The thought of reuniting this director, Robert De Niro, Joe Pesci, and anything involving the Mob is enough to get many running to the theater or, in this case for most, Netflix. Add Al Pacino to the mix (working with Scorsese somehow for the first time) and there’s more incentive. Yet this is far from a rehash of previous material. It’s an often stunning work that stands on its own merits. There is no coasting happening with De Niro or Pacino and that’s something they can rightfully be accused of in the past quarter century or so. The pair (who shared just a couple of scenes in Michael Mann’s masterful Heat and greater screen time in the unfortunate Righteous Kill) contribute some of their finest work in years. For Pesci, he hasn’t worked in years and his return finds him playing a Mafia boss but in a way you won’t expect.

The unexpected is key here and welcome. Just as GoodFellas gave audiences a final act kinetically viewed from Ray Liotta’s coked out perspective, the last segment of The Irishman is made from a considerably lower dosage. As De Niro’s character enters his final act, we witness him finally pause to consider his existence. And it’s not of a glorified nature.

In this tale based on certain truths and possible myths, De Niro is Frank Sheeran. He’s a World War II vet and truck driver residing in Philadelphia. Frank saw plenty of combat overseas and he’s willing to have a career of killing back stateside. His employer becomes Russell Bufalino (Pesci), the area crime boss and confidante of labor leader Jimmy Hoffa (Pacino). Frank soon becomes Hoffa’s body man, enforcer, and trusted friend. Whether on assignment from Bufalino or Jimmy, Frank’s speciality is to “paint houses” (code for taking out whomever he’s ordered to). He’s skilled at it and the screenplay from Steven Zaillian gets into the occasional minutia and necessary strategy of carrying out such tasks.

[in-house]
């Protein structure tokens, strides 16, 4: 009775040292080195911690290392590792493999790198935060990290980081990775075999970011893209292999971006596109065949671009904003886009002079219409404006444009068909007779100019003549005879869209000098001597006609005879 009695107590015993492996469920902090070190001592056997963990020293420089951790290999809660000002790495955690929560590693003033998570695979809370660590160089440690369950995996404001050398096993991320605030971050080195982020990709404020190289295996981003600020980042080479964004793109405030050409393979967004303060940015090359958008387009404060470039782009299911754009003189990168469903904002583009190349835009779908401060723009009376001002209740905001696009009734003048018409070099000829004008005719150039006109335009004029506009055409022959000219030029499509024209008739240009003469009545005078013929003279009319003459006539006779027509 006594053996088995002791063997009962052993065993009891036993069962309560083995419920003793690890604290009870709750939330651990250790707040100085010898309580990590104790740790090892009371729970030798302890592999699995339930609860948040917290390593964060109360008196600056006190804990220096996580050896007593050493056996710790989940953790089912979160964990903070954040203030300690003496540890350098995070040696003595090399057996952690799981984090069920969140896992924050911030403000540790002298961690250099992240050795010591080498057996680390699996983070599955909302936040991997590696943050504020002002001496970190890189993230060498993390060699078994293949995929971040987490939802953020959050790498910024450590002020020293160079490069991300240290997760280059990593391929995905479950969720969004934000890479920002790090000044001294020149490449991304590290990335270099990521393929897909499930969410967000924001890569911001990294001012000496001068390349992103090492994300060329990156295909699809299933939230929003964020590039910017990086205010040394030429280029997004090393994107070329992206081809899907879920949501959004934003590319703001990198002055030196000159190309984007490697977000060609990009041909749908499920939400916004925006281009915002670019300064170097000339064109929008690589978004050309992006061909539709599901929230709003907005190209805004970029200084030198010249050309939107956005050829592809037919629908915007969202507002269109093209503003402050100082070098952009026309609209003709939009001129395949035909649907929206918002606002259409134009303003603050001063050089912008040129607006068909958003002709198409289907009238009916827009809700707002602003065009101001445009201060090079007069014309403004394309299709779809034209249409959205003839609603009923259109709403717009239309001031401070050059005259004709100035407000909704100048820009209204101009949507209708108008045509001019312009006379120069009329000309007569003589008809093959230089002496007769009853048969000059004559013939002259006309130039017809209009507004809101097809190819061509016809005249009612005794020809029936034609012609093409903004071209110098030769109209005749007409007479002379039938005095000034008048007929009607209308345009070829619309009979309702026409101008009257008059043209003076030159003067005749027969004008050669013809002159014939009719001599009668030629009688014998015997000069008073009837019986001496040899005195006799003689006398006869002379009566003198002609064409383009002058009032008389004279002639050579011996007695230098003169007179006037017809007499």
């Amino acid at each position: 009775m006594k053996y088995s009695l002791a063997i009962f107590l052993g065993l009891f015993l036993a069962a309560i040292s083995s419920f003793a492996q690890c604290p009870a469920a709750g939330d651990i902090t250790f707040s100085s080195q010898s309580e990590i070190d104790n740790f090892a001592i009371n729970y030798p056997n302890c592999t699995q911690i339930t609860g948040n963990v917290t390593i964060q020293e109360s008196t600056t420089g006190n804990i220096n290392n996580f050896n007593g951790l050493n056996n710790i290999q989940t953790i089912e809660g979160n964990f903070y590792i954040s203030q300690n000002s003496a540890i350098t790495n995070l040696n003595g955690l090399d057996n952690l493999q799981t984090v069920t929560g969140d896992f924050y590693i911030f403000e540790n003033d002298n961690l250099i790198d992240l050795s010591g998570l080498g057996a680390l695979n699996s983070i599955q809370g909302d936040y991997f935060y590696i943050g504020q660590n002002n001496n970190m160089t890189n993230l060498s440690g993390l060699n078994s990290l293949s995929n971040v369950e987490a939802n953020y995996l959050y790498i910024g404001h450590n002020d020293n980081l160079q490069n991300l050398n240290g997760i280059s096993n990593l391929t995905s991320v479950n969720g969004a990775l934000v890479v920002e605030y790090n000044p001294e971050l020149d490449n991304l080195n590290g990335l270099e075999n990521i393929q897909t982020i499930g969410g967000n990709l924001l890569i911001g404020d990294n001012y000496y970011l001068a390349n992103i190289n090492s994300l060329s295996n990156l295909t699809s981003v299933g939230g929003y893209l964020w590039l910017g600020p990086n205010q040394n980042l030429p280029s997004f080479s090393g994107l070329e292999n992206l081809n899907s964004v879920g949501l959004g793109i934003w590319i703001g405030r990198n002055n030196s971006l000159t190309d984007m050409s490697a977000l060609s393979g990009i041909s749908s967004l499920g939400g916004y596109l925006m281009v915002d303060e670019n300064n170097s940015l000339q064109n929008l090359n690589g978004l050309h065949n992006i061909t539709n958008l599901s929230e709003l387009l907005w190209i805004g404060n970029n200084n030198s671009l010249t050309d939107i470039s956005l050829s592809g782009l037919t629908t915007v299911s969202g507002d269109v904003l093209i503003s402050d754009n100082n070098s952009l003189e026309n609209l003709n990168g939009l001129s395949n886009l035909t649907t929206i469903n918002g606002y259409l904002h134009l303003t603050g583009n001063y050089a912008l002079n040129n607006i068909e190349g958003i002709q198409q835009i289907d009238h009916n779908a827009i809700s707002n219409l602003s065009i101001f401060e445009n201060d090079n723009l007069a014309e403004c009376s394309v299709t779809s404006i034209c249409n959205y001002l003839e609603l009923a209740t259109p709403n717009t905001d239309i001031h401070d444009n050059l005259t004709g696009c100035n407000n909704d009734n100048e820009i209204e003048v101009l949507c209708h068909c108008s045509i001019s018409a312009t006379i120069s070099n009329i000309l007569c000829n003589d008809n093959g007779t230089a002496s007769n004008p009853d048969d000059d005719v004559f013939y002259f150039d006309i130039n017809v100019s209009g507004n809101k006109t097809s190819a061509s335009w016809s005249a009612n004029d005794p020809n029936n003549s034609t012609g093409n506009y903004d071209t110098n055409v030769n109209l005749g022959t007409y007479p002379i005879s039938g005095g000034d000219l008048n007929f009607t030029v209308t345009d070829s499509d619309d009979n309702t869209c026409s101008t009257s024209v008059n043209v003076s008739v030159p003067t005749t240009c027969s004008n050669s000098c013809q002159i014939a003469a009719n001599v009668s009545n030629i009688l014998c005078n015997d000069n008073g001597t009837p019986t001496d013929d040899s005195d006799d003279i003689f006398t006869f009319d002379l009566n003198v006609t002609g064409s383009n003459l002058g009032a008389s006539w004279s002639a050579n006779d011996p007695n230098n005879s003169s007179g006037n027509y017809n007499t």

Hoffa’s bigger than life personality (something Pacino is perfect to portray) often conflicts with the more buttoned down approach of Bufalino (something Pesci is more surprisingly adept at). This frequently leaves Frank in the position of mediator of murder or no murder. There’s plenty of it here, but The Irishman is noticeably less bloody than GoodFellas or Casino. 

De Niro has by far the most screen time and his work is perhaps the most impressive in a picture loaded with two other heavyweights in excellent form. It’s ultimately his film to carry and he does so with an ability he hasn’t shown in a long while. There’s plenty of other familiar faces from Harvey Keitel as another boss to Ray Romano as the group’s very busy attorney. Frank’s family is given the short shrift, but that’s no accident as he doesn’t have much time for them. His relationship with one daughter played by Anna Paquin is a constant thread and it’s a quiet and powerful one.

The Irishman transpires over several decades and Scorsese made the choice not to use younger actors to play the main roles in their 30s and beyond. This is done through de-aging visual effects that, while certainly not perfect, are the best I’ve seen yet. Most importantly, I didn’t find it as a distraction after a couple of minutes.

Just as Hoffa is obsessed with punctuality, The Irishman is about time. In this world of criminals and betrayal and violence, time moves fast. The film itself doesn’t at three and a half hours. That didn’t feel overly padded to me. This is good company. However, as this draws to a close, time slows down for some characters as well. And as Scorsese and three legendary actors expertly show for 209 minutes, some doors for reflection are slammed shut with a bang. Others are left slightly open for it.

**** (out of four)